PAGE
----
10 Common Mistakes in a Flipped Classroom

Share on facebook
Share on twitter
Share on linkedin

Successfully implementing the flipped approach in your classroom requires more than just the recording of video lessons for students to watch outside of class. We’ve compiled a list of 10 common mistakes that beginning flipped educators fail to consider when starting out – have a read and make sure you consider these 10 things the next time you’re planning on implementing this pedagogical approach in your classroom!

Below you’ll find part one of the post where we look at the first five mistakes. Keep an eye out for part two!

1. Expecting parents to understand what this “flipping” is.

School 20 years ago was significantly different to what it is now. Very few devices, more traditional subjects, dial up internet! Parents have their own perceptions of what education looks like and how it should be done. If this is the first time your students are experiencing flipped learning, they will probably be going home to tell their parents of this different approach and how all they do is “watch videos of my teacher teaching”.

Of course, there is so much more to flipped learning and it is better to front foot your approach and let parents know all about it. Whether you call home, speak at a parent evening at the start of the academic year, or simply send an email – parents will appreciate the information and are even likely to support you in getting their kids to buy in! This task doesn’t have to be too onerous and simply letting your parents know what, why and how will be enough to ensure they are onside with this new approach.

2. Not setting expectations around your flipping.

I like to co-construct expectations with my students before we begin flipping. This includes things like: How much notice students will get to complete a video (I find sharing a video and expecting them to complete it that night is unfair), what the classroom space will look like following a flipped video (how we will repurpose the classroom and what that looks like for my students), consequences for unwatched videos (see below for more depth on this) and how I expect them to consume the video content (more on this below also).

3. Not teaching students how to consume video content.

Our students digest media a lot different to the way we do. But these approaches are often not suited to learning new concepts and content. I teach my students two critical strategies prior to flipping or first class – How to minimise distractions, and how to take notes.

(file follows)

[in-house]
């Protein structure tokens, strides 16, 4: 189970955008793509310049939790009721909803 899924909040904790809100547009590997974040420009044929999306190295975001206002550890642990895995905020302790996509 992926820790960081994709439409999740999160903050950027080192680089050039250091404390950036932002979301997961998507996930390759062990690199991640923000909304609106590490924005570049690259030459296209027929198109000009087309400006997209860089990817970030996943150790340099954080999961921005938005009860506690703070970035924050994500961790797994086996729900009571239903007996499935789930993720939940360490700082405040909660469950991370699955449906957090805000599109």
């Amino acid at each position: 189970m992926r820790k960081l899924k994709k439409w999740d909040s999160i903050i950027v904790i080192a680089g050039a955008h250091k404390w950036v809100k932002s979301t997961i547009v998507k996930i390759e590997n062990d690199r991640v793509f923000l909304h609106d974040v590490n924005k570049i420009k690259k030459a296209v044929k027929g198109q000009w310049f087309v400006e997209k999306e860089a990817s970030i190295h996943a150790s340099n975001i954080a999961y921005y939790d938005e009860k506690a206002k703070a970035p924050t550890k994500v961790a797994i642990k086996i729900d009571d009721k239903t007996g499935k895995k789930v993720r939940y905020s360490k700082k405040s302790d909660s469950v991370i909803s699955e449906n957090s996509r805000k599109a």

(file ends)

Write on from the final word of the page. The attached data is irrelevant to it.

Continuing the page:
Students need to make sure they are using headphones and removing any immediate distractions from site. This includes changing notification settings on their device and closing any distracting or unnecessary tabs that might be open. When they do this, they are more likely to be attentive, engaged and focused on the video lesson at hand.

From a note taking perspective, I teach them the WSQ method by Krystle Kirch. This involves watching the video, summarising the content (pausing the video when needed), then coming up with ONE key question from the content they have watched. Check out Krystle’s website to understand more about WSQ.

4. Creating your own video content.

There is a strong argument that if you’re going to explore flipped learning, you should be the face of your video content. This all comes back to the importance of teacher student relationships and when it’s you fronting the videos, students are more engaged and attentive.

However, if you’re just dipping your feet into this approach, it is much easier to try a few lessons by repurposing someone else’s content. Creating good content takes time, so test the waters first and see how it works not just for the students, but for you also!

5. Not holding students accountable for their actions.

All students have an expectation of what education should look like and how they have experienced in the past. A flipped approach could be so far removed from their idea of how they think they should learn that they don’t want to engage.

A common mistake made in this situation is that when students don’t complete the requirements you have set (such as watching a video at home) we say “ok, make sure you watch it tonight, now join back in with everyone else”. Two problems here, first it sends a message to the other students that it doesn’t matter that they didn’t complete the required work. This will lead to further disengagement with the process. And it enables the original student to continue the same behaviour, because it appears there is no consequence.

The best course of action here is to have a device or two that students can quickly use to catch up on the content before joining back in. But there still needs to be some additional consequence for them. This can be something simple such as coming back at lunchtime to summarise the video to you or having them help pack up the class. Something small that ensures they are held accountable for their actions.

Thanks for checking out part one of the post looking at the first five common mistakes of a flipped classroom. Keep an eye out for part two and the remaining five!

Carl Condliffe

Carl Condliffe

Carl Condliffe is the host of the Augmented Learning Podcast & Vlog. He is currently employed at Rongotai College and has been a Head of Department for 11 years. Carl is a big proponent of flipped learning, gamification and play based learning, running workshops about these concepts all across the world.

Leave a Reply